All in all despite some of the issues I mentioned, I enjoyed Perfect Kind of Trouble. The romance is sexy and Kayla and Daren are very likeable characters and there’s some great banter between them full of Fine’s humour.
I give Perfect Kind of Trouble a B-
Thanks to the publisher, we have an excerpt to share and a rafflecopter link. BUT! We have something extra after the excerpt so keep on reading!
“So this is where you work?” She gestures at the closed kitchen door behind me as she approaches.
I step back so she can enter the courtyard then glance over my shoulder. “It’s more like the place where I help out in the kitchen, occasionally,” I say. “I like to cook so sometimes the owner, Jake, let’s me jump on the line.”
She tilts her head. “I wouldn’t have pegged you as the cooking type.”
“No?” I arch a brow. “What type am I?”
“Well the professional lover type, obviously.”
I grin. “That too.”
The teasing in her eyes along with the lightness of her smile does something soft to my insides. This is a different Kayla than the one I was sitting next to at the bar. That girl was stressed and burdened, but this girl… this girl is hopeful and happy.
The only reason I can think of for the change in her tone is the inheritance. Does the idea of getting money please her so much that she’s suddenly this cheerful person? Does it please me that much?
I remember Jake’s comment earlier, about my being happy, and realize with a sinking feeling that yes, the idea of an inheritance has made me happy. Money would alleviate some of my problems and, therefore, it gives me a security in my future that pleases me.
I’m not sure how I feel about money having so much control over my contentment. It makes me sound an awful lot like my dad.
“So what is this place?” she asks, nodding to the courtyard around us.
I look up at the small twinkle lights strung above the area. “Right now it’s just storage space. But Jake wants to make it into a dining patio. You know, so people can rent it out for private parties or whatever.”
“It’s cute.” She walks around, checking out the rose bushes that line the fence and the Tuscany-inspired mural painted against the back wall.
“So where you off to?” I step closer so we’re both beside the painted wall. “Back to your humble abode at the Quickie Stop?”
She scoffs. “Humble indeed. But yeah.”
I glance at the dark parking lot beyond the fence and the even darker streets that lead to the edge of town, and frown. “By yourself?”
She faces me with a cocked eyebrow. “Yeah. I’ve got my own driver’s license and everything.”
I smile at the ground. “Okay, that’s fair.” I glance at the dark streets again. “I’m just a concerned citizen that wanted to make sure you got home safely. That’s all.”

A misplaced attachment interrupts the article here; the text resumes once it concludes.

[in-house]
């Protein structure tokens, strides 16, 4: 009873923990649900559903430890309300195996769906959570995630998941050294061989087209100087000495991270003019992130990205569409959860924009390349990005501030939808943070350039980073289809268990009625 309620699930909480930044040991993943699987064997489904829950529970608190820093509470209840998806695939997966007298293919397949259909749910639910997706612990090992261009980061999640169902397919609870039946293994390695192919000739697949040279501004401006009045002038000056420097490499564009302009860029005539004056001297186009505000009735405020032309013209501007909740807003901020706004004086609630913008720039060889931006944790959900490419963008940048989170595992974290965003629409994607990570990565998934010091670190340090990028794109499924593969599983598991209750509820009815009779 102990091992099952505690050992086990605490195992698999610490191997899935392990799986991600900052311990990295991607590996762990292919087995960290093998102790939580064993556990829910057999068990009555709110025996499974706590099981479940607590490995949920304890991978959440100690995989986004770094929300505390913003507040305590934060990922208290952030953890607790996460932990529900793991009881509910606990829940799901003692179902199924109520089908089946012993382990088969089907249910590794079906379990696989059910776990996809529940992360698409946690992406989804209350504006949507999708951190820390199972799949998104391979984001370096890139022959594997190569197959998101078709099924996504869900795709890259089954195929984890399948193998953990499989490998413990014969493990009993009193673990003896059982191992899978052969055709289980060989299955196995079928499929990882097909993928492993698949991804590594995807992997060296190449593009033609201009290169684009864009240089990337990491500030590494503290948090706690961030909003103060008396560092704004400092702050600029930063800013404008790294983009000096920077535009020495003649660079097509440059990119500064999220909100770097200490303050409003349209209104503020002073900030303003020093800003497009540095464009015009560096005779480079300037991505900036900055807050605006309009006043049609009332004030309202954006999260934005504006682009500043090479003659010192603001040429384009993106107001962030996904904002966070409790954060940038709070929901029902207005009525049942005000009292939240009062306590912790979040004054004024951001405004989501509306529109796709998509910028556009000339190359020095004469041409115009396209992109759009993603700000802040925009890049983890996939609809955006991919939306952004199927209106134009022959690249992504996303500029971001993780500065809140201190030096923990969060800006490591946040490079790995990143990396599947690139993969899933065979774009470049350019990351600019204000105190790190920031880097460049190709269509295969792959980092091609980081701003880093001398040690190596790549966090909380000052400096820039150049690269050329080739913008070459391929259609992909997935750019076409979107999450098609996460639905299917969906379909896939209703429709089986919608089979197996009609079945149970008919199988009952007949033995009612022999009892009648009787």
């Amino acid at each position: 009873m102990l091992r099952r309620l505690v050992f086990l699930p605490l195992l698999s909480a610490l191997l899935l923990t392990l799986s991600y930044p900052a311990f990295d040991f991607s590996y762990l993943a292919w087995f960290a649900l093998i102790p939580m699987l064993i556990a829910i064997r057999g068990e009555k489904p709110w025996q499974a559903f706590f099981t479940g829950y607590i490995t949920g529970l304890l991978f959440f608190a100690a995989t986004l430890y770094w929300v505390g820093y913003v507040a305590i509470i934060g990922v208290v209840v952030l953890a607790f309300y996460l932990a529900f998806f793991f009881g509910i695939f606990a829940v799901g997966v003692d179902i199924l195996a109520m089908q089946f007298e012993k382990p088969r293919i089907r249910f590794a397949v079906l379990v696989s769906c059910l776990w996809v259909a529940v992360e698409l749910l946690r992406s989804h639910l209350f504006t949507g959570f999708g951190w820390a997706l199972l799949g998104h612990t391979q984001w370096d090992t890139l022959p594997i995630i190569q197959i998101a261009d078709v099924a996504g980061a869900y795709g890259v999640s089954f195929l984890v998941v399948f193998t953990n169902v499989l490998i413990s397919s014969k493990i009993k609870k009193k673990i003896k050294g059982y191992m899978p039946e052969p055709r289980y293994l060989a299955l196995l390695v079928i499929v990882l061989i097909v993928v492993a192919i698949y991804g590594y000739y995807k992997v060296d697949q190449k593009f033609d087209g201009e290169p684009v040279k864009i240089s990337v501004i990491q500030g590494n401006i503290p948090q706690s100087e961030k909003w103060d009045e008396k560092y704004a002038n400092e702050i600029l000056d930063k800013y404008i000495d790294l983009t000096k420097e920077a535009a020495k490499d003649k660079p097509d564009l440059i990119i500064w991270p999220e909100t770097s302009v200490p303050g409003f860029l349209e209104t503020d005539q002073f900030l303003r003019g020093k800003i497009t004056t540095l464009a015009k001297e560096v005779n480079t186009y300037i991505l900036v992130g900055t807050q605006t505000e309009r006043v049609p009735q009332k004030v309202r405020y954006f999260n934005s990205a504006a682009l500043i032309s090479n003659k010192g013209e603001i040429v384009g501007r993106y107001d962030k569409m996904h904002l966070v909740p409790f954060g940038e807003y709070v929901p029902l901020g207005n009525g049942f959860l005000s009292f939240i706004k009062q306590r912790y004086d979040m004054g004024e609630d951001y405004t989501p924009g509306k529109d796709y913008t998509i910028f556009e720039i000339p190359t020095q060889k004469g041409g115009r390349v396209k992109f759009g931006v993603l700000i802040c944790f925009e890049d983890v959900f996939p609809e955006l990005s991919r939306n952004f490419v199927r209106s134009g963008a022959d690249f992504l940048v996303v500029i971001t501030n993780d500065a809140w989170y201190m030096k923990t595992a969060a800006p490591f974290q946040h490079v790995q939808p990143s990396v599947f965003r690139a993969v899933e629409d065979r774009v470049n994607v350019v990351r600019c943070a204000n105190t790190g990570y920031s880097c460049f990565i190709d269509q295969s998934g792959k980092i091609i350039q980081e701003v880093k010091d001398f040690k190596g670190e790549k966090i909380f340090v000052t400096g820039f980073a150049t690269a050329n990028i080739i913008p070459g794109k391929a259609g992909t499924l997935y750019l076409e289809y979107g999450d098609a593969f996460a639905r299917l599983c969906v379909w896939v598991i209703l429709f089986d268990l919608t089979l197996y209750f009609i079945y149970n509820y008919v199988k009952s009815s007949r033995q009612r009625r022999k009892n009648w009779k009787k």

She nods. “How very kind of you, citizen. Would you rather I be going back to the Quickie Stop with someone?”
The idea of Kayla going home with someone—anyone, other than me—rakes down my spine like nails on a chalkboard. I don’t know when I got so possessive of this girl but holy hell. My veins are on fire.
How very unexpected. And somewhat annoying.
I don’t get possessive of women. Ever. Sure, I care about Amber and Pixie but that’s different. I care about them like sisters. I’m protective of them. I couldn’t really give a damn who they, or any other female in this town, go to bed with.
Hot jealousy darts through my veins.
How very annoyingly unexpected.
I set my shoulders back in a casual manner. “Not particularly,” I say coolly. “I just wasn’t sure if you had a ride or not.”
“Oh.” She runs a finger over her lips. “And what, you were going to offer me a ride?”
I watch the tip of her finger skim over the pink fullness of her bottom lip and my breath hitches. She can’t say things like “give me a ride” and touch her mouth at the same time. That’s just not fair.
“Well I might have offered you a ride,” I say, inwardly cursing as I remember sweet, precious Monique, “except I’m pretty sure you’re not supposed to take rides from strangers. And since that’s what you and I are…” I sigh dramatically. “It would have just been a waste of time to ask you.”
She smiles behind her moving fingers and I start to wonder if she’d let me kiss her. My guess is, yes. Maybe.
I want to kiss Kayla. Badly. But the idea of kissing her, of touching her at all, also makes me a little nervous. And I’m never nervous when it comes to women.
Goddammit. Everything about this girl is unexpected.
“You’re so obsessed with us not being strangers,” she says, and her eyes shine. “That can’t be healthy.”
I probably shouldn’t kiss her. We have an inheritance to claim tomorrow. We have shit to follow through with. Kissing her is a bad idea. A very bad idea.
“No. Probably not.” I step closer so we’re only inches apart. “But I can’t seem to let it go.”
She doesn’t move away. She doesn’t break eye contact.
Yes. She’d definitely let me kiss her. I’m sure of it.
My heart pounds and it’s all I can do to keep my nonchalant demeanor in place.
“Is that what we are, Kayla?” I lower my voice with a crooked grin. “Strangers?”
She meets my crooked grin and raises me a tipped chin. Her eyes are steel and sure, not giving anything away, and I suddenly feel unsure.
I lean in.
She doesn’t react. But she also doesn’t back away.
Kissing her is a bad idea.
Her lips part, ever so slightly, a thin seam of wet flesh forming between the soft skin of her pretty lips, and all my reservations vanish.
Thanks to the publisher, we have one digital copy of Perfect Kind of Trouble to giveaway here at The Bookpushers. To enter, simply comment below in the comments.